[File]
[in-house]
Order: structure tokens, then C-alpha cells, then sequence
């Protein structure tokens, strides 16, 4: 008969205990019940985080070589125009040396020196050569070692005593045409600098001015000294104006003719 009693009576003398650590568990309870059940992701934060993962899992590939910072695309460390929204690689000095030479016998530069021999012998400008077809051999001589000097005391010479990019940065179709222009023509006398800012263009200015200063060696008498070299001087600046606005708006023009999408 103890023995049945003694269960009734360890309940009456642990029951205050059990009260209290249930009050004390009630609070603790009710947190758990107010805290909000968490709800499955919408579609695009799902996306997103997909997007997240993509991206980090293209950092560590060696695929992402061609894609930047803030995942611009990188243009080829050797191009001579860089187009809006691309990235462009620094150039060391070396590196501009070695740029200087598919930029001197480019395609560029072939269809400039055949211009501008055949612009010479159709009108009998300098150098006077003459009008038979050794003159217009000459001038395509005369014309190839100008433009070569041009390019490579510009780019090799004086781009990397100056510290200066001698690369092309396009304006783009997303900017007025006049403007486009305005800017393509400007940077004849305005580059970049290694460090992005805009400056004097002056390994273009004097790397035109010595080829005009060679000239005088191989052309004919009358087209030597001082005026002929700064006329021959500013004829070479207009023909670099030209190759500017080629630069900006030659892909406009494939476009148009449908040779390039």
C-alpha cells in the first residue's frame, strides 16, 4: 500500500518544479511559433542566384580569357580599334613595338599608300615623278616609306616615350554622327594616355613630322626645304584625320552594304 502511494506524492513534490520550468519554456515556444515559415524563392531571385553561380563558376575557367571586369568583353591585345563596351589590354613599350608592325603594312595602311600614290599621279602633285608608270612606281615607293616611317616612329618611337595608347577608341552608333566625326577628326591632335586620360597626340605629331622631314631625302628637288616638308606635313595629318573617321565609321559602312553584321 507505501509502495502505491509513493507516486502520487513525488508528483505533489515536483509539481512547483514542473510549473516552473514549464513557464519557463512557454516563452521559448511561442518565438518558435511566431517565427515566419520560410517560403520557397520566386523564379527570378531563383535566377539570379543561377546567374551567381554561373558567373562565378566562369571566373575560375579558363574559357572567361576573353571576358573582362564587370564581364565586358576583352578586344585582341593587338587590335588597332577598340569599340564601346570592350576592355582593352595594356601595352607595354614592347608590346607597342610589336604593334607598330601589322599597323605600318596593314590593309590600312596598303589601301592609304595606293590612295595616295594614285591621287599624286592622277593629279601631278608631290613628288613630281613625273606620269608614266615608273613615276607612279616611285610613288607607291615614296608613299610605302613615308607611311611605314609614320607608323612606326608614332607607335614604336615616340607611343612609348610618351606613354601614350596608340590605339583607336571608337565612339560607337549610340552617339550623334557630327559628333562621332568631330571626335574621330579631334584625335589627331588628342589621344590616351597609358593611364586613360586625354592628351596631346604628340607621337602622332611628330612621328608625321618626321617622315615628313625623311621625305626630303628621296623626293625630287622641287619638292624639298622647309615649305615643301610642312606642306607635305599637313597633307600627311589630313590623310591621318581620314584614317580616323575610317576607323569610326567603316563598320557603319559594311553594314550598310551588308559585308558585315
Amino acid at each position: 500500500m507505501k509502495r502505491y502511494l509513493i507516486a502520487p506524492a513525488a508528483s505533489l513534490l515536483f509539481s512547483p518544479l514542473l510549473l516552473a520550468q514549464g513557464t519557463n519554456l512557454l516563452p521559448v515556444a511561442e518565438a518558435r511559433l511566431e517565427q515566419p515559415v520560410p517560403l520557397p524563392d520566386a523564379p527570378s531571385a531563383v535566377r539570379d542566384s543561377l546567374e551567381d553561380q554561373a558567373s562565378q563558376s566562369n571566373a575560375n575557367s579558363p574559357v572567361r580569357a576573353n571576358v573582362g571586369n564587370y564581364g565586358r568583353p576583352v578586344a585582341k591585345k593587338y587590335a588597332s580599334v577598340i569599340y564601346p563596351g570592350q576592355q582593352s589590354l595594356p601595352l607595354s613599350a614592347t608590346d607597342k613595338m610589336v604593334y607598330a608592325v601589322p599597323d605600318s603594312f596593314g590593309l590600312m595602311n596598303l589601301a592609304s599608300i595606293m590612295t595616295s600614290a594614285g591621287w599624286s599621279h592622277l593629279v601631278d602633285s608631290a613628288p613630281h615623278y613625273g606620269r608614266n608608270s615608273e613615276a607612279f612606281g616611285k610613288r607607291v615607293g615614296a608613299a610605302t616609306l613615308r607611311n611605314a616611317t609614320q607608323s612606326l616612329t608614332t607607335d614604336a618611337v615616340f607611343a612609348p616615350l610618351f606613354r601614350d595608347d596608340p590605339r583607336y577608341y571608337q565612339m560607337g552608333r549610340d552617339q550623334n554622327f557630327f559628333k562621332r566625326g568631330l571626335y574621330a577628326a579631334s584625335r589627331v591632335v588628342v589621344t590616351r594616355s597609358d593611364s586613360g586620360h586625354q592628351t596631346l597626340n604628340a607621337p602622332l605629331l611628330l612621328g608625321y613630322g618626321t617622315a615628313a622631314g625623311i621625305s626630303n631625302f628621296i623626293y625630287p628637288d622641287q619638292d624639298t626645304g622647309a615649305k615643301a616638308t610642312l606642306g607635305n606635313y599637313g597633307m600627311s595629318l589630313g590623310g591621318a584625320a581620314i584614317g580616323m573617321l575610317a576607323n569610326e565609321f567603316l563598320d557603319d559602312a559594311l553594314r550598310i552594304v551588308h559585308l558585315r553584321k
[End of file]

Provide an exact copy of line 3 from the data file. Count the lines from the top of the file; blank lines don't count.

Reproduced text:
């Protein structure tokens, strides 16, 4: 008969205990019940985080070589125009040396020196050569070692005593045409600098001015000294104006003719 009693009576003398650590568990309870059940992701934060993962899992590939910072695309460390929204690689000095030479016998530069021999012998400008077809051999001589000097005391010479990019940065179709222009023509006398800012263009200015200063060696008498070299001087600046606005708006023009999408 103890023995049945003694269960009734360890309940009456642990029951205050059990009260209290249930009050004390009630609070603790009710947190758990107010805290909000968490709800499955919408579609695009799902996306997103997909997007997240993509991206980090293209950092560590060696695929992402061609894609930047803030995942611009990188243009080829050797191009001579860089187009809006691309990235462009620094150039060391070396590196501009070695740029200087598919930029001197480019395609560029072939269809400039055949211009501008055949612009010479159709009108009998300098150098006077003459009008038979050794003159217009000459001038395509005369014309190839100008433009070569041009390019490579510009780019090799004086781009990397100056510290200066001698690369092309396009304006783009997303900017007025006049403007486009305005800017393509400007940077004849305005580059970049290694460090992005805009400056004097002056390994273009004097790397035109010595080829005009060679000239005088191989052309004919009358087209030597001082005026002929700064006329021959500013004829070479207009023909670099030209190759500017080629630069900006030659892909406009494939476009148009449908040779390039």